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Mayor Says Sewerage Authority Sale On Track, Value Up $6M

By Jason Togyer
The Tube City Almanac
June 08, 2017
Posted in: McKeesport and Region News

(Photo by Jeff Tomovcsik via Municipal Authority of the City of McKeesport website.)

The sale of the sewerage authority serving McKeesport and 11 other municipalities is "on track," city Mayor Mike Cherepko said, despite rumors to the country.

In fact, the appraised value of the system has gone up from $156 million to $162 million. City Council last night by 5-0 vote approved an amended sales agreement at the new, higher value, and extending by 180 days the deadline for the deal to be completed.

In September, Pennsylvania-American Water Co. announced plans to purchase the Municipal Authority of the City of McKeesport, which serves 22,000 customers in southeastern Allegheny County and operates sewage treatment plants in the city's lower 10th Ward, Duquesne and Dravosburg.

The purchase is one of the first in Pennsylvania to be affected by Act 12, a law passed by the state General Assembly in 2016, that governs the takeover of publicly owned utilities --- such as sewerage authorities --- by private utility companies regulated by the Pennsylvania Public Utility Commission.

"It's a longer process but so far, everything has been leaning heavily in our direction," Cherepko said. "I don't foresee any problems."

The agreement with PAWC, which supplies treated water to many Mon-Yough municipalities --- although not to the City of McKeesport --- was set to expire at the end of 2017.

"Our goal remains to close on the sale by the end of the year," Cherepko said, "but it will probably happen in February or March of next year."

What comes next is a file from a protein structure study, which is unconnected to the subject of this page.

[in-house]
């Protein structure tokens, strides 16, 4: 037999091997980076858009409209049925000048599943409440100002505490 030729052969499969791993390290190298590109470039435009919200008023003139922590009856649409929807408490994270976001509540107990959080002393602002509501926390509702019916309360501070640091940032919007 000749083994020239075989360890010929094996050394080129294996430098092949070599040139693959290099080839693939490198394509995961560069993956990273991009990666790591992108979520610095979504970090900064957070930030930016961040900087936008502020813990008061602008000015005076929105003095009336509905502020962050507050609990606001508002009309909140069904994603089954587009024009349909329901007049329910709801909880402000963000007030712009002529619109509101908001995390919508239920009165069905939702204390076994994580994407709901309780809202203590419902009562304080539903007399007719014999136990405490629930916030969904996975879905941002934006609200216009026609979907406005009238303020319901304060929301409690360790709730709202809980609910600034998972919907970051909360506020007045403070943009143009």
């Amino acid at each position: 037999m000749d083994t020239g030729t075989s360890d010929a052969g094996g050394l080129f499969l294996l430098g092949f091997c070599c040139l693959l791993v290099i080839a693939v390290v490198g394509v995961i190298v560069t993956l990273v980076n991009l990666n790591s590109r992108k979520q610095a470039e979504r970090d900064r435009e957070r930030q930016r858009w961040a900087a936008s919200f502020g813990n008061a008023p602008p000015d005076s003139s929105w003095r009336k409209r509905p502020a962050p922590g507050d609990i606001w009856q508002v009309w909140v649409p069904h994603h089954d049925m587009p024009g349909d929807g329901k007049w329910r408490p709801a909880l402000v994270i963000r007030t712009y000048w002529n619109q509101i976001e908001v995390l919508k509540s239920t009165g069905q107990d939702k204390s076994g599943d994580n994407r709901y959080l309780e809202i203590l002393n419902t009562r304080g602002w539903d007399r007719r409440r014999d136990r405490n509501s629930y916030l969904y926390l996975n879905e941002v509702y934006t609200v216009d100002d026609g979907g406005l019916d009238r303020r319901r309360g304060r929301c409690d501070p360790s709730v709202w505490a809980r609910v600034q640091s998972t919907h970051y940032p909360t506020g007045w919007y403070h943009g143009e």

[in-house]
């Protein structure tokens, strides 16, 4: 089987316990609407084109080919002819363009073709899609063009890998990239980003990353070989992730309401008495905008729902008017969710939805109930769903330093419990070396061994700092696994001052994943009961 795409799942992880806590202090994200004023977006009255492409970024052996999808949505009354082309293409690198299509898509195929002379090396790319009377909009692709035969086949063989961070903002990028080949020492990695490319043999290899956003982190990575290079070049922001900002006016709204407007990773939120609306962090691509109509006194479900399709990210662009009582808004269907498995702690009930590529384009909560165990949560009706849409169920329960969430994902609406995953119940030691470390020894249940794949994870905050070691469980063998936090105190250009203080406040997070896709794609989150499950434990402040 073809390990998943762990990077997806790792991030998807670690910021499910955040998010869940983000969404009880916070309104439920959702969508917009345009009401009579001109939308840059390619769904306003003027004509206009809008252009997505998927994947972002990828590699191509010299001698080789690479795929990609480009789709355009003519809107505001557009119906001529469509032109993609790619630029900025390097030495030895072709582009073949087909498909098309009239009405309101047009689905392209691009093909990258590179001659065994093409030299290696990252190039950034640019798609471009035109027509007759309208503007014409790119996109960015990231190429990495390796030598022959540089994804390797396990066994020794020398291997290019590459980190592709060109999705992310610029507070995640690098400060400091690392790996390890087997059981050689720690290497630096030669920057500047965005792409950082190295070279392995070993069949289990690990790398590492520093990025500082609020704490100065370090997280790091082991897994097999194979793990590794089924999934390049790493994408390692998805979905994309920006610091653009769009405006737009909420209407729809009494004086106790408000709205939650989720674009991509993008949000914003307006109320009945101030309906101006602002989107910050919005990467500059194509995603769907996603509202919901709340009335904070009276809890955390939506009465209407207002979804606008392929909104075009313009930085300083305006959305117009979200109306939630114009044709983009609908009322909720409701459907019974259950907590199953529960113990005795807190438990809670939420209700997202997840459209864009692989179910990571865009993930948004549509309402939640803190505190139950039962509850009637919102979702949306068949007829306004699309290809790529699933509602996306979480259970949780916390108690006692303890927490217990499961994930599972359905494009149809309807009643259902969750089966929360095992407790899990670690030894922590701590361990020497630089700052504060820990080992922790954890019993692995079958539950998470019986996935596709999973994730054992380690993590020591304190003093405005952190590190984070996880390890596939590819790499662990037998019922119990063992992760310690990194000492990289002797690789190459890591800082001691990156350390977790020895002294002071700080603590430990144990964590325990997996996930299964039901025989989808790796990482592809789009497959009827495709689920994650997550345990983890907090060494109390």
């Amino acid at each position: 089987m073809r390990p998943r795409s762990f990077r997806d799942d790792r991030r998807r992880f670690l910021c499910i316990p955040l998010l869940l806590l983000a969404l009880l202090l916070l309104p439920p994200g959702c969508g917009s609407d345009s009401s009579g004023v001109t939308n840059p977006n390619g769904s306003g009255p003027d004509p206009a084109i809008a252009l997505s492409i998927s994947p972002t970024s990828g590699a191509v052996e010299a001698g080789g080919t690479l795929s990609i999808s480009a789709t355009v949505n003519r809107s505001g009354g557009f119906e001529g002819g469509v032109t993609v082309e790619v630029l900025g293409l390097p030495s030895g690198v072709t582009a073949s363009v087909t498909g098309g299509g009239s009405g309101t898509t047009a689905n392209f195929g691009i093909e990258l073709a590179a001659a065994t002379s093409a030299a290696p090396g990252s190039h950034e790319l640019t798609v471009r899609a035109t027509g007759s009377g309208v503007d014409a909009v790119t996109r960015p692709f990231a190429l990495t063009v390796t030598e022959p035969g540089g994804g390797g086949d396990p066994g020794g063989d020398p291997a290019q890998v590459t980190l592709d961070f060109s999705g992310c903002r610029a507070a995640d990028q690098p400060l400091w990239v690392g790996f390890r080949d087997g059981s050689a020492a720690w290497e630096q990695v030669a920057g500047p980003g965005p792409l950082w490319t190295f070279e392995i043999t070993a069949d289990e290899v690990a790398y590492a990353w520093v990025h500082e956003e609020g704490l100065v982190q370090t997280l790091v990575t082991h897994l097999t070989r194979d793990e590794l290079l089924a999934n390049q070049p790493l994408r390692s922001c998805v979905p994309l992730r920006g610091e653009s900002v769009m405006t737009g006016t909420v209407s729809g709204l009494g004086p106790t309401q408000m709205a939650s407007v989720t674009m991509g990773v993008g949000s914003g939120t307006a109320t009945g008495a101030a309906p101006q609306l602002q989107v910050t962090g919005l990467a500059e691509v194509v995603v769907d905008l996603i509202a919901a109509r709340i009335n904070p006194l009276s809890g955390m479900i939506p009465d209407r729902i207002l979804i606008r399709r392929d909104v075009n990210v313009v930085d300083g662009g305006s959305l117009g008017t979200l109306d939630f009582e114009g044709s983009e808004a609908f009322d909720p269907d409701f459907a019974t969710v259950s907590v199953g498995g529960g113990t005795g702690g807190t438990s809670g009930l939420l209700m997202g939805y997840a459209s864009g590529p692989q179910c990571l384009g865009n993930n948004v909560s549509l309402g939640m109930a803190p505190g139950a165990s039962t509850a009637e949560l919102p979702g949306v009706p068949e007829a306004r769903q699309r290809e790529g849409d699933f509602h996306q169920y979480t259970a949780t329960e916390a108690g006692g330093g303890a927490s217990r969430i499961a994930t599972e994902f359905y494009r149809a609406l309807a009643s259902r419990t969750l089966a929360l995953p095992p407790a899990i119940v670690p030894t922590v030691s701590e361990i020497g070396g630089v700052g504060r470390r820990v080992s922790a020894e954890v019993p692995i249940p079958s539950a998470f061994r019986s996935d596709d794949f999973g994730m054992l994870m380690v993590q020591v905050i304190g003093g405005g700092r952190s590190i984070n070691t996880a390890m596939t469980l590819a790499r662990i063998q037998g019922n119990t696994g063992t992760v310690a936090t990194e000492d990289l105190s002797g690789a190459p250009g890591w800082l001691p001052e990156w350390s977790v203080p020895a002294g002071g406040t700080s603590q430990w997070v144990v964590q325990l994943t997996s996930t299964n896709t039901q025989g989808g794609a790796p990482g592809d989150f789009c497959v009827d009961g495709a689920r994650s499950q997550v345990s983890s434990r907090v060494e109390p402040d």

The higher price was a result of the formal appraisal of the sewerage authority and its assets, which is mandated by Act 12.

"This is actually a good thing, not a bad thing," Cherepko said. "There is no question that PAWC has the wherewithal to make this deal happen, and I think it's a fair deal for both sides."

The mayor predicted that as wastewater regulations become more stringent, other municipalities will be looking to sell their sewerage authorities as well.

"These authorities are becoming a liability --- call it was it is," Cherepko said. "I think you're going to see other municipalities doing these same deals in the future. After all, why are we in the sewage business when we're not in the electricity business or the natural gas business?"

PAWC has made an advance payment of $5 million to McKeesport already, with another $2 million scheduled in November of this year.

Cherepko said the city has used some of the advance payment but has set the remainder aside as a reserve. "We have managed the money that was already given to us well, and I think we will be able to get through this year, even without closing" on the sale, he said.

Both the city and PAWC, Cherepko said, remain enthusiastic about the deal, and the negotiations have been amicable. "We are both sides excited about what this is going to mean not just for McKeesport but for the region," he said.

Originally published June 08, 2017.

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